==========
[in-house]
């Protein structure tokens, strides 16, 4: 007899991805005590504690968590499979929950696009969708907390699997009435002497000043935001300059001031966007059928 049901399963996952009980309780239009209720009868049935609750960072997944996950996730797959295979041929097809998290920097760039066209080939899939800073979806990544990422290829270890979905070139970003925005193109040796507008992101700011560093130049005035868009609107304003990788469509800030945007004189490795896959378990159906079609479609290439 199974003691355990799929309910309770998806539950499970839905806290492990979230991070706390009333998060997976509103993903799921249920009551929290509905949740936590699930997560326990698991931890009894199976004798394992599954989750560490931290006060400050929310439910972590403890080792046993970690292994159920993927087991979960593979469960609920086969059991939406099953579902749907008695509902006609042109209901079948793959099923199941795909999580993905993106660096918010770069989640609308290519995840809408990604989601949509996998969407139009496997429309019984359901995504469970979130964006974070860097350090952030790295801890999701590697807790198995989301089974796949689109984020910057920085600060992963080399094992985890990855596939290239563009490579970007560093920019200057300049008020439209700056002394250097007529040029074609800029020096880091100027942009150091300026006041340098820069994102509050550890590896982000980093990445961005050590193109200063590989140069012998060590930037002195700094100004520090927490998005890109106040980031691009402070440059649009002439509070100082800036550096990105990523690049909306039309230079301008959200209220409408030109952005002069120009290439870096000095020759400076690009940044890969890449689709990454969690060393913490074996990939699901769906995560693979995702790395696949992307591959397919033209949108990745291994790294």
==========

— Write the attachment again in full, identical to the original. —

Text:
[in-house]
């Protein structure tokens, strides 16, 4: 007899991805005590504690968590499979929950696009969708907390699997009435002497000043935001300059001031966007059928 049901399963996952009980309780239009209720009868049935609750960072997944996950996730797959295979041929097809998290920097760039066209080939899939800073979806990544990422290829270890979905070139970003925005193109040796507008992101700011560093130049005035868009609107304003990788469509800030945007004189490795896959378990159906079609479609290439 199974003691355990799929309910309770998806539950499970839905806290492990979230991070706390009333998060997976509103993903799921249920009551929290509905949740936590699930997560326990698991931890009894199976004798394992599954989750560490931290006060400050929310439910972590403890080792046993970690292994159920993927087991979960593979469960609920086969059991939406099953579902749907008695509902006609042109209901079948793959099923199941795909999580993905993106660096918010770069989640609308290519995840809408990604989601949509996998969407139009496997429309019984359901995504469970979130964006974070860097350090952030790295801890999701590697807790198995989301089974796949689109984020910057920085600060992963080399094992985890990855596939290239563009490579970007560093920019200057300049008020439209700056002394250097007529040029074609800029020096880091100027942009150091300026006041340098820069994102509050550890590896982000980093990445961005050590193109200063590989140069012998060590930037002195700094100004520090927490998005890109106040980031691009402070440059649009002439509070100082800036550096990105990523690049909306039309230079301008959200209220409408030109952005002069120009290439870096000095020759400076690009940044890969890449689709990454969690060393913490074996990939699901769906995560693979995702790395696949992307591959397919033209949108990745291994790294």